Readers of this page—along with the kernel page—will not find it surprising that SELinux is a complex beast. It is, however, the dominant security framework for Linux, pushed hard by Red Hat, but also being adopted, slowly, by SUSE, Ubuntu, and others. Over the years, through lots of hard work, it has become somewhat less complex, at least for administrators; a new feature, called permissive domains will help further ease the administration of SELinux-enabled systems.
These days, SELinux has two modes, the aptly named enforcing and permissive modes. When in enforcing mode, SELinux will not allow operations that are not permitted by the policy, whereas in permissive mode, a violation is just logged and the operation is allowed to continue. Administrators trying to track down an SELinux problem with an application—whether a real security issue or just a problem with the policy—can put the system into permissive mode, then study the logs to determine what policies are being violated. Or they can use audit2allow to make those policy changes for them.
Until permissive domains, though, the choice between permissive and enforcing was binary for the entire system. By putting a system into permissive mode, various attacks that SELinux might normally stop on other applications would instead just be logged. With permissive domains, a single process, or group of related processes, can be marked as permissive, while the rest of the system stays in enforcing mode.
Red Hat SELinux hacker Dan Walsh, describes permissive domains on his blog. One of the motivations is to help third-party software developers feel more comfortable about shipping SELinux policy with their application:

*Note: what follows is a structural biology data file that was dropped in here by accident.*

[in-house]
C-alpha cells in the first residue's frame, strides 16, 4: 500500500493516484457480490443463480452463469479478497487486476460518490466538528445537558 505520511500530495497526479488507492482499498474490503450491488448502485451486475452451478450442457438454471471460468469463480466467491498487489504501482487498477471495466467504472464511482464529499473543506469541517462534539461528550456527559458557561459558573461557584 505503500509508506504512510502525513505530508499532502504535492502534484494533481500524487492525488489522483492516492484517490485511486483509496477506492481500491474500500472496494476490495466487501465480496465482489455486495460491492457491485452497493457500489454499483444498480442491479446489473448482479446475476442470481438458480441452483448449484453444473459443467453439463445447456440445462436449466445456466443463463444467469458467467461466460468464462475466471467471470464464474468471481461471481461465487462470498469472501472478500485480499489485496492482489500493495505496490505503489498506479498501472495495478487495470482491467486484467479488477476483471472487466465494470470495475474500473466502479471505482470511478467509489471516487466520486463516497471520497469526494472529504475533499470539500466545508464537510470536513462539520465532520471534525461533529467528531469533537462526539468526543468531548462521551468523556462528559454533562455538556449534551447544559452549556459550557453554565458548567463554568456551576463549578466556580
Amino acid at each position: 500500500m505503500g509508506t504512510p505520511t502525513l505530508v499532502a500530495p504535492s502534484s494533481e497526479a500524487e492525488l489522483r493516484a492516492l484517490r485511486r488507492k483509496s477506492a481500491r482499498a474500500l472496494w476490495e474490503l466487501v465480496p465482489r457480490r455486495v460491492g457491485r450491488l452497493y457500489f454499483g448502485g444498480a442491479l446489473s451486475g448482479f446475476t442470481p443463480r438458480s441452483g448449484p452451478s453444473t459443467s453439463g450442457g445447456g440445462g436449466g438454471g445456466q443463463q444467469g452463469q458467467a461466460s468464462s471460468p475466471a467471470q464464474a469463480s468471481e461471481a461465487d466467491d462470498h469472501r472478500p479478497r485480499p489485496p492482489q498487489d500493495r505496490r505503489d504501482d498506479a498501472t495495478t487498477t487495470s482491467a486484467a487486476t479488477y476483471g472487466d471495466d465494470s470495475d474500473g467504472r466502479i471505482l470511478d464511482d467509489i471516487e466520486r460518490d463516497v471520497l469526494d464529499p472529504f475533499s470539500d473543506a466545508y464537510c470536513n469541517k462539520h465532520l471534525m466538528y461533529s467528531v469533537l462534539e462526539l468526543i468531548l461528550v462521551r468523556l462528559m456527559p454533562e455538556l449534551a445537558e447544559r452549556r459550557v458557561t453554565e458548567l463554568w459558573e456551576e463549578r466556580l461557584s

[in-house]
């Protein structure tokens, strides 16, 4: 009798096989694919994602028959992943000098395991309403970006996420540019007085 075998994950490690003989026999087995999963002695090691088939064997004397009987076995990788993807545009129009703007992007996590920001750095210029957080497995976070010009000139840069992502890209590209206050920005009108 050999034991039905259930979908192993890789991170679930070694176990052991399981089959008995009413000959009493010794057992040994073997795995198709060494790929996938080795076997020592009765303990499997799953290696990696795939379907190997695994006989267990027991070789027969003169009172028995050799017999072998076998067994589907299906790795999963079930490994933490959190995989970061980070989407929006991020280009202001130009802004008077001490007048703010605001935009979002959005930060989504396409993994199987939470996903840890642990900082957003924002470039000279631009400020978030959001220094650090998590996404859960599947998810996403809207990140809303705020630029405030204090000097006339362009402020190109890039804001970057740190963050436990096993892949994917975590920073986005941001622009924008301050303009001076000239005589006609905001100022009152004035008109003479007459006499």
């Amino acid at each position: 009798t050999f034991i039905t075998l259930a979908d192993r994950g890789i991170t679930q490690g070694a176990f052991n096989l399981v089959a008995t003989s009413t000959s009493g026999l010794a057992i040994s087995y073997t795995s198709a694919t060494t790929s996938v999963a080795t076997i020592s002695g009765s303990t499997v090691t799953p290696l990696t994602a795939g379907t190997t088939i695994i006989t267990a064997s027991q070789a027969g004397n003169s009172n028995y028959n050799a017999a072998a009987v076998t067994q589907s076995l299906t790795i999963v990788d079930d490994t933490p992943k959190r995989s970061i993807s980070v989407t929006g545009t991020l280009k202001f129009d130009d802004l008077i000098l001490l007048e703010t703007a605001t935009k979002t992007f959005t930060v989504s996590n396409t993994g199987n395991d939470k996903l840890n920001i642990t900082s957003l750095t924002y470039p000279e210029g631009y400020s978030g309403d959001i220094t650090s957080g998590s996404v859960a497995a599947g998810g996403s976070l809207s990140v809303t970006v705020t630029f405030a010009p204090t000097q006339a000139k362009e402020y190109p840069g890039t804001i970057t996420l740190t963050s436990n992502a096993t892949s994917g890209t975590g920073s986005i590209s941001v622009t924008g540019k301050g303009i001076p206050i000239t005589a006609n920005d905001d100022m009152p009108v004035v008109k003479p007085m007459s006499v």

Permissive domains are available in recently updated Fedora 9 systems and will come standard with Fedora 10. As Walsh shows, enabling permissive mode for a domain is trivial:
# semanage permissive -a httpd_sys_script_twhich would put all CGI scripts into permissive mode. And:
# semanage permissive -d httpd_sys_script_tto remove permissive mode for the CGI script domain (httpd_sys_script_t).
This is definitely a nice step forward for assisting with policy development, but there is still a lingering problem with the recommended way to generate SELinux policies. Walsh describes how that is done:
The problem, of course, is that blindly using audit2allow is extremely dangerous. It assumes that the application has no security problems, that all of its accesses should be permitted—if that can be assumed, what is SELinux for? By taking all of the violations and turning them into policy changes, the application, rather than the policy developer, decides on the access it requires. Using audit2allow correctly is much more complex, requiring a good understanding of SELinux and the existing policies and domains.
To be fair to Walsh, in a related post, he does warn:
The audit2allow manpage is even more explicit:
Using audit2allow is, unfortunately, the way that most SELinux policy is developed. There aren't enough SELinux experts—there may never be enough—to actually look at the code for applications and determine a priori what the policy should look like. So, testing applications by running them to determine what permissions they require is the only sane way to do it, error-prone though it may be.
|Package(s):||cups||CVE #(s):||CVE-2008-3639 CVE-2008-3640 CVE-2008-3641|
|Created:||October 10, 2008||Updated:||February 20, 2009|
|Description:||From the Red Hat advisory:
A buffer overflow flaw was discovered in the SGI image format decoding routines used by the CUPS image converting filter "imagetops". An attacker could create a malicious SGI image file that could, possibly, execute arbitrary code as the "lp" user if the file was printed. (CVE-2008-3639)
An integer overflow flaw leading to a heap buffer overflow was discovered in the Text-to-PostScript "texttops" filter. An attacker could create a malicious text file that could, possibly, execute arbitrary code as the "lp" user if the file was printed. (CVE-2008-3640)